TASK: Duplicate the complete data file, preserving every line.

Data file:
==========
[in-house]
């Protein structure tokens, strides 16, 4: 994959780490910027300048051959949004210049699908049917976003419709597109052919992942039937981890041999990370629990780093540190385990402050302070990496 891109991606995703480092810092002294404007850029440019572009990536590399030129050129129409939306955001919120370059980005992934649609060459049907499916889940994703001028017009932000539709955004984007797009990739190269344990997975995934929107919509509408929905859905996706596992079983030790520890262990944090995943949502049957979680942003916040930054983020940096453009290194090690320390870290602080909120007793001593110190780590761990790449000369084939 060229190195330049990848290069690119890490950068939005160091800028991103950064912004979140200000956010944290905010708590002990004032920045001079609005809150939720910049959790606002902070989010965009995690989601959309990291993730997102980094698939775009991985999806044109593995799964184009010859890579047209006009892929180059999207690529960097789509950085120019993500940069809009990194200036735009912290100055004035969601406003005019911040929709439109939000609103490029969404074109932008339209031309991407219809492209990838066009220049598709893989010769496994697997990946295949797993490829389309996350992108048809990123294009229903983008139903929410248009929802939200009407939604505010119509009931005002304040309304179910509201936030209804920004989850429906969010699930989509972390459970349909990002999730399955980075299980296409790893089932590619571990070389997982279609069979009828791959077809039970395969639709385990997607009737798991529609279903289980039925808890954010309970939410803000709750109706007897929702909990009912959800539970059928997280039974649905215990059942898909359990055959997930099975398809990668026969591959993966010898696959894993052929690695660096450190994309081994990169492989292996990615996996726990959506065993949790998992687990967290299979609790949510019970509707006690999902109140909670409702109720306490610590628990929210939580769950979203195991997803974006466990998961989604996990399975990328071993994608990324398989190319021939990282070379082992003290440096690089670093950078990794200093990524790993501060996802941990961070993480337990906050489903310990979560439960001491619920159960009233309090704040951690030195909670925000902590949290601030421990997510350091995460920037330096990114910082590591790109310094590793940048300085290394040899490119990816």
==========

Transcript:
[in-house]
């Protein structure tokens, strides 16, 4: 994959780490910027300048051959949004210049699908049917976003419709597109052919992942039937981890041999990370629990780093540190385990402050302070990496 891109991606995703480092810092002294404007850029440019572009990536590399030129050129129409939306955001919120370059980005992934649609060459049907499916889940994703001028017009932000539709955004984007797009990739190269344990997975995934929107919509509408929905859905996706596992079983030790520890262990944090995943949502049957979680942003916040930054983020940096453009290194090690320390870290602080909120007793001593110190780590761990790449000369084939 060229190195330049990848290069690119890490950068939005160091800028991103950064912004979140200000956010944290905010708590002990004032920045001079609005809150939720910049959790606002902070989010965009995690989601959309990291993730997102980094698939775009991985999806044109593995799964184009010859890579047209006009892929180059999207690529960097789509950085120019993500940069809009990194200036735009912290100055004035969601406003005019911040929709439109939000609103490029969404074109932008339209031309991407219809492209990838066009220049598709893989010769496994697997990946295949797993490829389309996350992108048809990123294009229903983008139903929410248009929802939200009407939604505010119509009931005002304040309304179910509201936030209804920004989850429906969010699930989509972390459970349909990002999730399955980075299980296409790893089932590619571990070389997982279609069979009828791959077809039970395969639709385990997607009737798991529609279903289980039925808890954010309970939410803000709750109706007897929702909990009912959800539970059928997280039974649905215990059942898909359990055959997930099975398809990668026969591959993966010898696959894993052929690695660096450190994309081994990169492989292996990615996996726990959506065993949790998992687990967290299979609790949510019970509707006690999902109140909670409702109720306490610590628990929210939580769950979203195991997803974006466990998961989604996990399975990328071993994608990324398989190319021939990282070379082992003290440096690089670093950078990794200093990524790993501060996802941990961070993480337990906050489903310990979560439960001491619920159960009233309090704040951690030195909670925000902590949290601030421990997510350091995460920037330096990114910082590591790109310094590793940048300085290394040899490119990816």